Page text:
(Calderwood) "Of course, we're advocating for legally documented labor. But the perspective we are taking as an agency is to focus on the language and culture issues. That we feel is a legitimate role for our agency. So we have developed resources. Last summer we hired a young woman who conducted language courses for farmers."
(Dillon) The Mexican workers have helped many farms survive. Calderwood says that in addition to the workers studying English, more and more farmers will have to learn Spanish.
(Calderwood) "I speak to farmers who say, 'Look I don't want to have to learn a new language to speak to my employees.' I think that will be a reality moving forward."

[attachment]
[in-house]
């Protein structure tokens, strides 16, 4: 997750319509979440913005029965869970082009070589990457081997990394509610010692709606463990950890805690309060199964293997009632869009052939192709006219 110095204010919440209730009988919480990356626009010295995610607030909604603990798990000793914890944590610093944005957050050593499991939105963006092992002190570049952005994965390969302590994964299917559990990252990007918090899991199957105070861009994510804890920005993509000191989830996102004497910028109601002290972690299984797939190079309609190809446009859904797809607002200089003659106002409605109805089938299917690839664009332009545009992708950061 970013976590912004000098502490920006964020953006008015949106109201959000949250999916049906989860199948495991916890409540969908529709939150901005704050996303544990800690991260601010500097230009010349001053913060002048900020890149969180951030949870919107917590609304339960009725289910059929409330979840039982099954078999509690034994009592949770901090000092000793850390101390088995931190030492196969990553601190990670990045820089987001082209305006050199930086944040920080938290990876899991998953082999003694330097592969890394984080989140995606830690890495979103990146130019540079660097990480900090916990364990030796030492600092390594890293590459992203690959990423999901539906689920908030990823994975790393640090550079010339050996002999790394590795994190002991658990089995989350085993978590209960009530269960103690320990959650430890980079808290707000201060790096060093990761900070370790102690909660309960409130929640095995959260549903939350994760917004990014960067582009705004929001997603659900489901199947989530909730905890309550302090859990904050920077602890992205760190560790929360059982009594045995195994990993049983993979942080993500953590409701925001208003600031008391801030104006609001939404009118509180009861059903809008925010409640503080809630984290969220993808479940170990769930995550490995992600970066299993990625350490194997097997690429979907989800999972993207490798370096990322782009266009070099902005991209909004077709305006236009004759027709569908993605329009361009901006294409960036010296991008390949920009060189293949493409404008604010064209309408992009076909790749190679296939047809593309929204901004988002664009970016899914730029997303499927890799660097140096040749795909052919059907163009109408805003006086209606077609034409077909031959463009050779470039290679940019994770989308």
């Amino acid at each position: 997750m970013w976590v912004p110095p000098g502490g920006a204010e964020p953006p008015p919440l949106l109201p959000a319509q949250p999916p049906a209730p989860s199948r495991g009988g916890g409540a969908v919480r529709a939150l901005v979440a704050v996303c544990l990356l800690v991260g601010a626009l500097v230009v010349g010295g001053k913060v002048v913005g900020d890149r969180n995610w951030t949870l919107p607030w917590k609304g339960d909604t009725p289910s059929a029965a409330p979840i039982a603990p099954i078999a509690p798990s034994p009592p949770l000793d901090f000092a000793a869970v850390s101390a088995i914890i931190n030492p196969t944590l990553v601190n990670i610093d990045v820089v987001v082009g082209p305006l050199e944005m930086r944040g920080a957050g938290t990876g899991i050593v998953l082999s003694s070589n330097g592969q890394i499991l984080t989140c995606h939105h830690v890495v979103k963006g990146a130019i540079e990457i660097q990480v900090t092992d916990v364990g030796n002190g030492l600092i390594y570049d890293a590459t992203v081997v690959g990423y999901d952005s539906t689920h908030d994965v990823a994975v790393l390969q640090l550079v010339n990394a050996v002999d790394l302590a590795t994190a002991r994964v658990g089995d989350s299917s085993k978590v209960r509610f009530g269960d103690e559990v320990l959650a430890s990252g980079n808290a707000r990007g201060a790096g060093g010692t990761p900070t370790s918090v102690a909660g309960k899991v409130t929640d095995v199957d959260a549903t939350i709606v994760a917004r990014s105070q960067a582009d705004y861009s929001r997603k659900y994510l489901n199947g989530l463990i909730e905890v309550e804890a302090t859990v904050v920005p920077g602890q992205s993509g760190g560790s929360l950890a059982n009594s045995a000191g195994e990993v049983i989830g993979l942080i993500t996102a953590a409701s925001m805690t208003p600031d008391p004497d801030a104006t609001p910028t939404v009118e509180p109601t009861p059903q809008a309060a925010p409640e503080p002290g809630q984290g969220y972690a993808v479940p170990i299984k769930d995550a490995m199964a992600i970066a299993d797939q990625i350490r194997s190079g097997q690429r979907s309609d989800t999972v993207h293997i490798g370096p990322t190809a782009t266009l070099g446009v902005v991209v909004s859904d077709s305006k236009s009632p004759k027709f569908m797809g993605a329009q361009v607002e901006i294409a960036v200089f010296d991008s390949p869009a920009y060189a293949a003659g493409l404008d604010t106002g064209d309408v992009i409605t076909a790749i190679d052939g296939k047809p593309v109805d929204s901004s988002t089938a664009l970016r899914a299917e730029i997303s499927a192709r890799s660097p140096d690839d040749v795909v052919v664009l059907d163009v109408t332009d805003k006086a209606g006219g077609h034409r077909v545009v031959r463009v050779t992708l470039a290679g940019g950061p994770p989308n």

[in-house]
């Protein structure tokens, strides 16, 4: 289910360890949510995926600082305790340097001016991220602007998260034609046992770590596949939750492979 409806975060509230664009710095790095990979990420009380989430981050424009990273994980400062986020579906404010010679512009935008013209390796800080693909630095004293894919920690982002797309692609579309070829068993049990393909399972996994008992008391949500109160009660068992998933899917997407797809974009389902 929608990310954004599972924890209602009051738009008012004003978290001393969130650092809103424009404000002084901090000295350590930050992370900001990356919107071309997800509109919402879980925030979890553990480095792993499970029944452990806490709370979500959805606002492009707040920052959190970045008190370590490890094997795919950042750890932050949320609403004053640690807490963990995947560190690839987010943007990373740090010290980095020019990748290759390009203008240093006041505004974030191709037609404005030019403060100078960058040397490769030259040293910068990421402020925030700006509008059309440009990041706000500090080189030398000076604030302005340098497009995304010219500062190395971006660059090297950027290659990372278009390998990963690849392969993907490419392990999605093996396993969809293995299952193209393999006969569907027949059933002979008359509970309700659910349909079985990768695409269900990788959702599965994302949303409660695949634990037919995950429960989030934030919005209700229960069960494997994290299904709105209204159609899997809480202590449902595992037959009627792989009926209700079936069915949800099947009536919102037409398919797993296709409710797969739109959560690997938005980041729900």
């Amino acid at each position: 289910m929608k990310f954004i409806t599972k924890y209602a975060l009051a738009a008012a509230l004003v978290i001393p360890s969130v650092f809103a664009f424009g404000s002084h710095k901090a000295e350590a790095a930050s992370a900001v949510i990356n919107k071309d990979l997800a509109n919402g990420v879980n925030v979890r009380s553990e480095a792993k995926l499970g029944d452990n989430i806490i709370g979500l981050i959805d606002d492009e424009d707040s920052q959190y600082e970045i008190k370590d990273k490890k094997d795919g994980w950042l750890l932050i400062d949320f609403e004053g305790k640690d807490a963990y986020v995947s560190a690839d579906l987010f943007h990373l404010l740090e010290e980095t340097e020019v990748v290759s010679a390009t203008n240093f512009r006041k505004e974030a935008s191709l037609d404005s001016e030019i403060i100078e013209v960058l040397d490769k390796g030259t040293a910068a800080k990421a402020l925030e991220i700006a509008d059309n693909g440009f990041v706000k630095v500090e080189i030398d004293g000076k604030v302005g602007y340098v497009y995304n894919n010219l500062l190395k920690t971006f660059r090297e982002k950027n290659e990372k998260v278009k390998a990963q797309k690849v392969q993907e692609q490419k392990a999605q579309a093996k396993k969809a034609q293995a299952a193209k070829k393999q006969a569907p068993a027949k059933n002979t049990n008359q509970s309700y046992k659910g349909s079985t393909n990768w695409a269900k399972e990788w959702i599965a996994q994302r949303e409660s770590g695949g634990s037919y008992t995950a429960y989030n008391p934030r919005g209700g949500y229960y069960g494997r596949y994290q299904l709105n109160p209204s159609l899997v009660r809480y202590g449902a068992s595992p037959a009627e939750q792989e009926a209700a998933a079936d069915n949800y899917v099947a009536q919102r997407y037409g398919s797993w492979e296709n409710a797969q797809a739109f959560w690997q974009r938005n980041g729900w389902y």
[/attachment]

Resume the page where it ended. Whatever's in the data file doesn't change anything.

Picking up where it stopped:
(Dillon) Just up the road from Calderwood's Montpelier office, Erin Shea sees another side of the farm labor issue. Shea is a migrant education coordinator for the UVM extension service.
It's her job to make sure that families of migrant farm workers Mexicans and Americans - get access to education.
Over the last three years, there's been a dramatic increase in the number of Hispanic youth that the program tries to reach. In 2001, for example, Migrant Ed served six Hispanic youth between the ages of 3 and 21. Shea says that in 2005 the number had jumped to 100.
(Shea) "It's a really difficult population to serve because these guys are working up to 14 hours-a-day in between milking schedules. So realistically, there's only such a small window to serve them."
(Dillon) Shea's numbers show that most of the Hispanic workers are concentrated in Addison and Franklin Counties. She says more Mexicans are also moving to the Northeast Kingdom.